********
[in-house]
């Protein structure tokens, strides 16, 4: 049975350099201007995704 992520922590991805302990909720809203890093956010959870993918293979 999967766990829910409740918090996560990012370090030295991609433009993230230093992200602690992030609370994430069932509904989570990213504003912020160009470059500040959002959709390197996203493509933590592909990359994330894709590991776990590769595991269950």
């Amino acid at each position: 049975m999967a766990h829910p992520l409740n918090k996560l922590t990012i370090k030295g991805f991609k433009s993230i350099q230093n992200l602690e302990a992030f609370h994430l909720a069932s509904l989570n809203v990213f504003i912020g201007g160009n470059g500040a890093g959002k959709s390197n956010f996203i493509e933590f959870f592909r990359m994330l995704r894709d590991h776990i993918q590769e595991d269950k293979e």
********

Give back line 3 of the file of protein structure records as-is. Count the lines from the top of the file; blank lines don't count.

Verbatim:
């Amino acid at each position: 049975m999967a766990h829910p992520l409740n918090k996560l922590t990012i370090k030295g991805f991609k433009s993230i350099q230093n992200l602690e302990a992030f609370h994430l909720a069932s509904l989570n809203v990213f504003i912020g201007g160009n470059g500040a890093g959002k959709s390197n956010f996203i493509e933590f959870f592909r990359m994330l995704r894709d590991h776990i993918q590769e595991d269950k293979e």